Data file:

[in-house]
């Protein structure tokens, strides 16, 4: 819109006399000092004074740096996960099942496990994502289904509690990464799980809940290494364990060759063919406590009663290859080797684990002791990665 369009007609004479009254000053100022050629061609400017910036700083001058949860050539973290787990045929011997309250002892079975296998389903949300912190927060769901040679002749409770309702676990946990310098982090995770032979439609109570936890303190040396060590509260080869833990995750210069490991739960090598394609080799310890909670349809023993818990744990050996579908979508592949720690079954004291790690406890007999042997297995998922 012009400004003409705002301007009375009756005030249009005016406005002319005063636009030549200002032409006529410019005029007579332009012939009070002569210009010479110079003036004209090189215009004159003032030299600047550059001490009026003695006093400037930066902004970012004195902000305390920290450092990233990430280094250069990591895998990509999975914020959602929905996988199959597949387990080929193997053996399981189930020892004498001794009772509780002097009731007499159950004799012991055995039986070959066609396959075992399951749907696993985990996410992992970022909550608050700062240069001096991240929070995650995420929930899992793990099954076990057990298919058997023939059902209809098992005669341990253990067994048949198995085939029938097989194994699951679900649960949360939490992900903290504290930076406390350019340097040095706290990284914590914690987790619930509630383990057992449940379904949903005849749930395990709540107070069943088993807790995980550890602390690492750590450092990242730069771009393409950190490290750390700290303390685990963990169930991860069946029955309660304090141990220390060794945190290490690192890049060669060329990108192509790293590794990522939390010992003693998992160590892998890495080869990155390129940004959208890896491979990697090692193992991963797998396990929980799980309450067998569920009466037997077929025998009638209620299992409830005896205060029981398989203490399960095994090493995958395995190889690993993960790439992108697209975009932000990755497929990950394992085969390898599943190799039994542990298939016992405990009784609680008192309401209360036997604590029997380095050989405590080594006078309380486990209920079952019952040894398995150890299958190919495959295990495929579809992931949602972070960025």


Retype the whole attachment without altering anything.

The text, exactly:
[in-house]
């Protein structure tokens, strides 16, 4: 819109006399000092004074740096996960099942496990994502289904509690990464799980809940290494364990060759063919406590009663290859080797684990002791990665 369009007609004479009254000053100022050629061609400017910036700083001058949860050539973290787990045929011997309250002892079975296998389903949300912190927060769901040679002749409770309702676990946990310098982090995770032979439609109570936890303190040396060590509260080869833990995750210069490991739960090598394609080799310890909670349809023993818990744990050996579908979508592949720690079954004291790690406890007999042997297995998922 012009400004003409705002301007009375009756005030249009005016406005002319005063636009030549200002032409006529410019005029007579332009012939009070002569210009010479110079003036004209090189215009004159003032030299600047550059001490009026003695006093400037930066902004970012004195902000305390920290450092990233990430280094250069990591895998990509999975914020959602929905996988199959597949387990080929193997053996399981189930020892004498001794009772509780002097009731007499159950004799012991055995039986070959066609396959075992399951749907696993985990996410992992970022909550608050700062240069001096991240929070995650995420929930899992793990099954076990057990298919058997023939059902209809098992005669341990253990067994048949198995085939029938097989194994699951679900649960949360939490992900903290504290930076406390350019340097040095706290990284914590914690987790619930509630383990057992449940379904949903005849749930395990709540107070069943088993807790995980550890602390690492750590450092990242730069771009393409950190490290750390700290303390685990963990169930991860069946029955309660304090141990220390060794945190290490690192890049060669060329990108192509790293590794990522939390010992003693998992160590892998890495080869990155390129940004959208890896491979990697090692193992991963797998396990929980799980309450067998569920009466037997077929025998009638209620299992409830005896205060029981398989203490399960095994090493995958395995190889690993993960790439992108697209975009932000990755497929990950394992085969390898599943190799039994542990298939016992405990009784609680008192309401209360036997604590029997380095050989405590080594006078309380486990209920079952019952040894398995150890299958190919495959295990495929579809992931949602972070960025």